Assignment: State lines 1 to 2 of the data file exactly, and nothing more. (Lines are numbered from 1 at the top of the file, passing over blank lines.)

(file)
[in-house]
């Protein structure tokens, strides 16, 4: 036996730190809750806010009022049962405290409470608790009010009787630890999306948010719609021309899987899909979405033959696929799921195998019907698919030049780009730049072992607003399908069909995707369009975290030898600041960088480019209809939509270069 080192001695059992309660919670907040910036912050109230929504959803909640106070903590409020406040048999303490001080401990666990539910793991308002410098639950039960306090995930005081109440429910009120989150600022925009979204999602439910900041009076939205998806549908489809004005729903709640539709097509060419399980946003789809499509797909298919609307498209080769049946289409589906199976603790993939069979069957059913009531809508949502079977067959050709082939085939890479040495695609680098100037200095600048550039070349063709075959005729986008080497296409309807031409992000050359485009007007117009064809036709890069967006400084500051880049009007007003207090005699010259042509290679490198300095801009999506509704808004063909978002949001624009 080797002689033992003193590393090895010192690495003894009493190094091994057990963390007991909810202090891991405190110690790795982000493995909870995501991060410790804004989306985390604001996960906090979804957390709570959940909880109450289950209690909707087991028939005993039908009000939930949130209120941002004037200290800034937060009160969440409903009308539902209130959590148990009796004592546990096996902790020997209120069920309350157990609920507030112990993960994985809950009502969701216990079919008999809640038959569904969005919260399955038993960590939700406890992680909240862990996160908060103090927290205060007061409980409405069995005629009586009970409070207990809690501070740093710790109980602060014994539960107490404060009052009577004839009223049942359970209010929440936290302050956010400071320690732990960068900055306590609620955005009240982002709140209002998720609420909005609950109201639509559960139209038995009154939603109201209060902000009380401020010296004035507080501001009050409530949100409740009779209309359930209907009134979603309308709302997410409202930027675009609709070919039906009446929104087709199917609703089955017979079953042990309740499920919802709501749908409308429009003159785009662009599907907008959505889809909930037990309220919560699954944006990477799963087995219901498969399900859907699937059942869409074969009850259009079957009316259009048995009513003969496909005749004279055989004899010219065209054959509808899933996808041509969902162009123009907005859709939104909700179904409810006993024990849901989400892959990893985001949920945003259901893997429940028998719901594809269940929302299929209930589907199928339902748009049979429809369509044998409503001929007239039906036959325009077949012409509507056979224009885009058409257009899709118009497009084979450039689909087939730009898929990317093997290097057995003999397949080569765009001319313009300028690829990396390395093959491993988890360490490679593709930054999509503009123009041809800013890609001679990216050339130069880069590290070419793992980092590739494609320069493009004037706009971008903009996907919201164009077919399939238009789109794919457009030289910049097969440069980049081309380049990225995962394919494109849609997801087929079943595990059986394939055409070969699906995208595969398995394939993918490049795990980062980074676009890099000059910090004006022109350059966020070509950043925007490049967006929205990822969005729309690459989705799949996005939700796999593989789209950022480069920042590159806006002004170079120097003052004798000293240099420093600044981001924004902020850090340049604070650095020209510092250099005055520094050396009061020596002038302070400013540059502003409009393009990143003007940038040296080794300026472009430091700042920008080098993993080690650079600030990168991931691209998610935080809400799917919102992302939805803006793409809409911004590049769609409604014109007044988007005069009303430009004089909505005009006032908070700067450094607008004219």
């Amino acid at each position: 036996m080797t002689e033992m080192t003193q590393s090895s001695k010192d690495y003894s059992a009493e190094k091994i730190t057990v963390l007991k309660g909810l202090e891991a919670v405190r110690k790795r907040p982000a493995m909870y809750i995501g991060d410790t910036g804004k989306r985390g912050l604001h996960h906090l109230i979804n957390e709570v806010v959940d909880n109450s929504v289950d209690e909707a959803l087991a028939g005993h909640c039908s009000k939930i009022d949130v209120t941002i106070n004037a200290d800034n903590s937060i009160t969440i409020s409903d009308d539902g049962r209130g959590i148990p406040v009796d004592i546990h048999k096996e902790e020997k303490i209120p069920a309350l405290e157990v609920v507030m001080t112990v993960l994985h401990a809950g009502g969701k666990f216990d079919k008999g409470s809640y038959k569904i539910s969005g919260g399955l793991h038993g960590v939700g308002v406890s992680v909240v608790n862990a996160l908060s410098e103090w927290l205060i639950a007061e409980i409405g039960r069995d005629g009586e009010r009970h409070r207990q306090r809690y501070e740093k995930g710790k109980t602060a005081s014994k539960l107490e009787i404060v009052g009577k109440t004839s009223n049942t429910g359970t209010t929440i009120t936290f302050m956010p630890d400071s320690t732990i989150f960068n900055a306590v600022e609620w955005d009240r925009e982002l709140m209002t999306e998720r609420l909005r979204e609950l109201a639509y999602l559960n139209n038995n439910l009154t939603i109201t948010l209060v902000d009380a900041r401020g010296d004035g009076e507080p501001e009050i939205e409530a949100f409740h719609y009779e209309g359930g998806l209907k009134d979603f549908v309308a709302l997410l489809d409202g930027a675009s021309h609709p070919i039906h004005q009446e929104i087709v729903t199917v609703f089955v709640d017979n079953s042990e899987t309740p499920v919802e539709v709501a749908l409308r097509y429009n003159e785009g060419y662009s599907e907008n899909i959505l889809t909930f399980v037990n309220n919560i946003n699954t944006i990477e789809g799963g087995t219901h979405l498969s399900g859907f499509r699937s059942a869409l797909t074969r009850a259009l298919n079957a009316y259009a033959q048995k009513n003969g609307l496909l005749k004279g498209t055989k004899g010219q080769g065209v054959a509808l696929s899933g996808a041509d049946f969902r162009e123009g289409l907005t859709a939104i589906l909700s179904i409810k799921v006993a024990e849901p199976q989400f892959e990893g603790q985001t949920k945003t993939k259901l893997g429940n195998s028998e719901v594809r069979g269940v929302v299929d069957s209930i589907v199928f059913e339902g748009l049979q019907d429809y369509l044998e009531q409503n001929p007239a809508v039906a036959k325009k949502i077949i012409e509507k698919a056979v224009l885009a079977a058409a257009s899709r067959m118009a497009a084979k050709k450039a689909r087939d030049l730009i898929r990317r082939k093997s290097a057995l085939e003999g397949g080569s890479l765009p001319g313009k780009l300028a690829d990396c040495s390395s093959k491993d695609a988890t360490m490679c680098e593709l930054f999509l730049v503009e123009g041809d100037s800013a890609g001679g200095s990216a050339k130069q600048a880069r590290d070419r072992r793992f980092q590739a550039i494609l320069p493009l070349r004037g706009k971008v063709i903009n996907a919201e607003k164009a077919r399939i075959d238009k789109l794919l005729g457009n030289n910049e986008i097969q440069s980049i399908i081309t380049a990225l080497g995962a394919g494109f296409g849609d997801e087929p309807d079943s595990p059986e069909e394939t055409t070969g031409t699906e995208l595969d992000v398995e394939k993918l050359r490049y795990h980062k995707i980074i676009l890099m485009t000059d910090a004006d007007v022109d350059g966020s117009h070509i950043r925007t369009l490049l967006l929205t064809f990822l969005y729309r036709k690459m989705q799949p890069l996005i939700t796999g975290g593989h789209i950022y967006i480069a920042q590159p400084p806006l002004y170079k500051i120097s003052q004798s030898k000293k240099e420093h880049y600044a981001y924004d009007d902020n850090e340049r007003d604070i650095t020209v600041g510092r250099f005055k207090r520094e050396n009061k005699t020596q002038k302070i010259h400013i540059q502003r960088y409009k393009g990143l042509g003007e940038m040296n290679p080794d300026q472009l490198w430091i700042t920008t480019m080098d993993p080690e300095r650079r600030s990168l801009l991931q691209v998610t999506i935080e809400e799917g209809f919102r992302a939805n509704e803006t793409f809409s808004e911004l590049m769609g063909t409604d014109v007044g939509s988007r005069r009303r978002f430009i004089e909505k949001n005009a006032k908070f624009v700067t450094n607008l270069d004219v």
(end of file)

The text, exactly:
[in-house]
């Protein structure tokens, strides 16, 4: 036996730190809750806010009022049962405290409470608790009010009787630890999306948010719609021309899987899909979405033959696929799921195998019907698919030049780009730049072992607003399908069909995707369009975290030898600041960088480019209809939509270069 080192001695059992309660919670907040910036912050109230929504959803909640106070903590409020406040048999303490001080401990666990539910793991308002410098639950039960306090995930005081109440429910009120989150600022925009979204999602439910900041009076939205998806549908489809004005729903709640539709097509060419399980946003789809499509797909298919609307498209080769049946289409589906199976603790993939069979069957059913009531809508949502079977067959050709082939085939890479040495695609680098100037200095600048550039070349063709075959005729986008080497296409309807031409992000050359485009007007117009064809036709890069967006400084500051880049009007007003207090005699010259042509290679490198300095801009999506509704808004063909978002949001624009 080797002689033992003193590393090895010192690495003894009493190094091994057990963390007991909810202090891991405190110690790795982000493995909870995501991060410790804004989306985390604001996960906090979804957390709570959940909880109450289950209690909707087991028939005993039908009000939930949130209120941002004037200290800034937060009160969440409903009308539902209130959590148990009796004592546990096996902790020997209120069920309350157990609920507030112990993960994985809950009502969701216990079919008999809640038959569904969005919260399955038993960590939700406890992680909240862990996160908060103090927290205060007061409980409405069995005629009586009970409070207990809690501070740093710790109980602060014994539960107490404060009052009577004839009223049942359970209010929440936290302050956010400071320690732990960068900055306590609620955005009240982002709140209002998720609420909005609950109201639509559960139209038995009154939603109201209060902000009380401020010296004035507080501001009050409530949100409740009779209309359930209907009134979603309308709302997410409202930027675009609709070919039906009446929104087709199917609703089955017979079953042990309740499920919802709501749908409308429009003159785009662009599907907008959505889809909930037990309220919560699954944006990477799963087995219901498969399900859907699937059942869409074969009850259009079957009316259009048995009513003969496909005749004279055989004899010219065209054959509808899933996808041509969902162009123009907005859709939104909700179904409810006993024990849901989400892959990893985001949920945003259901893997429940028998719901594809269940929302299929209930589907199928339902748009049979429809369509044998409503001929007239039906036959325009077949012409509507056979224009885009058409257009899709118009497009084979450039689909087939730009898929990317093997290097057995003999397949080569765009001319313009300028690829990396390395093959491993988890360490490679593709930054999509503009123009041809800013890609001679990216050339130069880069590290070419793992980092590739494609320069493009004037706009971008903009996907919201164009077919399939238009789109794919457009030289910049097969440069980049081309380049990225995962394919494109849609997801087929079943595990059986394939055409070969699906995208595969398995394939993918490049795990980062980074676009890099000059910090004006022109350059966020070509950043925007490049967006929205990822969005729309690459989705799949996005939700796999593989789209950022480069920042590159806006002004170079120097003052004798000293240099420093600044981001924004902020850090340049604070650095020209510092250099005055520094050396009061020596002038302070400013540059502003409009393009990143003007940038040296080794300026472009430091700042920008080098993993080690650079600030990168991931691209998610935080809400799917919102992302939805803006793409809409911004590049769609409604014109007044988007005069009303430009004089909505005009006032908070700067450094607008004219």